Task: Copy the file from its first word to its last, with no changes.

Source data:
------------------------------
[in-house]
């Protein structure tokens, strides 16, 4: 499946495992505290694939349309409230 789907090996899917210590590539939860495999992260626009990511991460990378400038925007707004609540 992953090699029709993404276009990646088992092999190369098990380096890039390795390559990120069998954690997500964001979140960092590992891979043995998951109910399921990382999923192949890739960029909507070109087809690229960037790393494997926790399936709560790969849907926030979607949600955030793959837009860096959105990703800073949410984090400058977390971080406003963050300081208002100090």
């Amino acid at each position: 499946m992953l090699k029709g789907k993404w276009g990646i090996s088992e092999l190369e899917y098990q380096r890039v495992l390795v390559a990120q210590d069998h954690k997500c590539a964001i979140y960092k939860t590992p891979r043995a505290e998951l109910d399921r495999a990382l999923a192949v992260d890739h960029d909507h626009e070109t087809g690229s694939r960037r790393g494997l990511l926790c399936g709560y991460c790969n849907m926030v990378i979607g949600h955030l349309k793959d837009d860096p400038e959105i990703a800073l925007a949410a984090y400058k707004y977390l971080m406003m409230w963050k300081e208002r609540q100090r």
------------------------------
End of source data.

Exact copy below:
[in-house]
């Protein structure tokens, strides 16, 4: 499946495992505290694939349309409230 789907090996899917210590590539939860495999992260626009990511991460990378400038925007707004609540 992953090699029709993404276009990646088992092999190369098990380096890039390795390559990120069998954690997500964001979140960092590992891979043995998951109910399921990382999923192949890739960029909507070109087809690229960037790393494997926790399936709560790969849907926030979607949600955030793959837009860096959105990703800073949410984090400058977390971080406003963050300081208002100090």
């Amino acid at each position: 499946m992953l090699k029709g789907k993404w276009g990646i090996s088992e092999l190369e899917y098990q380096r890039v495992l390795v390559a990120q210590d069998h954690k997500c590539a964001i979140y960092k939860t590992p891979r043995a505290e998951l109910d399921r495999a990382l999923a192949v992260d890739h960029d909507h626009e070109t087809g690229s694939r960037r790393g494997l990511l926790c399936g709560y991460c790969n849907m926030v990378i979607g949600h955030l349309k793959d837009d860096p400038e959105i990703a800073l925007a949410a984090y400058k707004y977390l971080m406003m409230w963050k300081e208002r609540q100090r």